Osun state voters will in a few days elect a governor, picking from a slate of 15 candidates.
The state is in southwest Nigeria and has a population of about 4.7 million.
They were governor Adegboyega Oyetola, who is seeking re-election on an All Progressives Congress ticket, Akin Ogunbiyi of the Accord Party, Goke Omigbodun of the Social Democratic Party and Labour Party’s Lasun Yusuf.
We looked at seven claims gleaned from the Arise News debate.
Adegboyega Oyetola - APC
Primary healthcare centres are the first port of call in Nigeria’s health system.
In March 2019, governor Oyetola announced the “revitalisation” of, among others, 332 primary healthcare centres.
Nine months later, the state claimed his administration had “fully completed” 131 health centres.
In July 2020, the governor’s chief press secretary, Ismail Omipidan, said 226 healthcare centres had been “rehabilitated and renovated”, as he pushed back at criticism from the opposition.
But Africa Check was unable to independently verify this.
In the absence of independent data, we rate this claim as unproven.
The bill to establish the health insurance scheme was passed by the state assembly in October 2018. It was signed into law by Rauf Aregbesola, Oyetola’s predecessor, also from the APC.
In March 2022, Adeoye Adelakun, the chair of the Osun Health Insurance Agency, told journalists that 206,659 residents have registered for the scheme.
This is under 5% of the state’s estimated population as of 2016. Tanimola Akande, a professor of public health at the University of Ilorin, in the country’s Kwara state described this sign up rate as “very poor”.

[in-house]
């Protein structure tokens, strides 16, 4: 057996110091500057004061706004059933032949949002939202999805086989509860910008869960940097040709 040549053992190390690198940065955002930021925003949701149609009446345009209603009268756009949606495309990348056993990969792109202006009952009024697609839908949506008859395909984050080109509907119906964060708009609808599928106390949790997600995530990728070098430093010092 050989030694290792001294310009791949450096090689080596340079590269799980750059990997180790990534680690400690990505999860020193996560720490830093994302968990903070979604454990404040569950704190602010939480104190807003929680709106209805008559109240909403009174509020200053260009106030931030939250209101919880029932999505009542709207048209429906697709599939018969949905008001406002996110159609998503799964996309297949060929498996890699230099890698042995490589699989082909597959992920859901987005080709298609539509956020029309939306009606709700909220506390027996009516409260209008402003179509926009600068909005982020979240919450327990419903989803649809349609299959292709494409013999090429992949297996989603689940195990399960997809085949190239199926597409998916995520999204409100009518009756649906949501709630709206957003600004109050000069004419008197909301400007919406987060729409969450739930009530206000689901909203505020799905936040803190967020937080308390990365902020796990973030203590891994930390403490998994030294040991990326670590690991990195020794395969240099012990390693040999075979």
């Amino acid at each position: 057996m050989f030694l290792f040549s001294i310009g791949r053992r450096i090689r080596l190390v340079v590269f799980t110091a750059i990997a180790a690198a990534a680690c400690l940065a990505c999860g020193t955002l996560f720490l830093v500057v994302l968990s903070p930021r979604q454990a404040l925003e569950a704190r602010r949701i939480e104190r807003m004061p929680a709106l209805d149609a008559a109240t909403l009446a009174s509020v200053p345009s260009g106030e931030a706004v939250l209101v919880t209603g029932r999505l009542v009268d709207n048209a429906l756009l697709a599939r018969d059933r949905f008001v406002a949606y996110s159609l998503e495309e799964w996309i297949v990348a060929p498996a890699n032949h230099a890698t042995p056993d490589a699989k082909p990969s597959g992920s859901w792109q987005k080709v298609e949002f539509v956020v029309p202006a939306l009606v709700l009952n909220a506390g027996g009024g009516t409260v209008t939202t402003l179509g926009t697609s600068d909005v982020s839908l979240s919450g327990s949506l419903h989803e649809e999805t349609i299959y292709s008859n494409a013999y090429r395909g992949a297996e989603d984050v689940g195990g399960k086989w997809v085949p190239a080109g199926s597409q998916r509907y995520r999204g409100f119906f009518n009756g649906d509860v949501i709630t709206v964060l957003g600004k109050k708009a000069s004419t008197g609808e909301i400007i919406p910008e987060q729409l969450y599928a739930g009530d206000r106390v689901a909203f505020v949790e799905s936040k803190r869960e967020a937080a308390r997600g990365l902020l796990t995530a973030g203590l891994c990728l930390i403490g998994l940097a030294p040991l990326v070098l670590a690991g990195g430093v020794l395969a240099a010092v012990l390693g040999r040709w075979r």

“The global target is that everyone should have access to health services when needed without suffering financial hardship, so that coverage level is far away from the target,” he told Africa Check.
Akande gave some factors for low coverage.
“Generally, Nigerians have a very poor attitude about insurance,” he said. “It is not necessarily the problem of affordability since Nigerians can afford to buy uniform outfits for parties known as asoebi [a type of African dress], they should be able to afford health insurance, that's my own view.”
“Religion is also compounding the problem because people believe that they will not fall ill so why should they pay ahead for illness?”
Akin Ogunbiyi - Accord Party
Goke Omigbodun - Social Democratic Party
Out-of-school children refers to the number of children and young people in the official age range, for the given level of education, who are not enrolled in pre-primary, primary, secondary or higher levels of education.
The survey sampled more than 37,000 households nationally. Results show that in Osun, 26.9% of children within the primary school age bracket did not attend school. This dropped to 10.5% among children within the secondary school age bracket.
Besides the economic status of parents, there are other factors to blame for the problem of out-of-school children, according to Stephen Olubadewo.
He is a professor of educational administration at the Bayero University in Nigeria’s Kano state, with a focus on the relationship between parents’ economic status and the academic performance of students.
“Situations where facilities are inadequate or teachers are not well motivated also contribute to this problem,” he said. Both the government and the public had a role to play in changing this,Olubadewo added.
The Nigeria Living Standard Survey was done to estimate living standards. It focused on household expenditures and poverty headcount ratios, sampling 22,110 households nationally over 12 months.
The survey identified the poor as those living below the poverty line of N137,430 a year or N376.5 a day. At the time, this translated to $353 per year or 97 US cents a day.
This has dropped to $313 per year or 90 US cents a day, based on the June 2022 official exchange rate, because of the devaluation of the naira.
In the survey, Osun state had the third-lowest poverty rate in the country.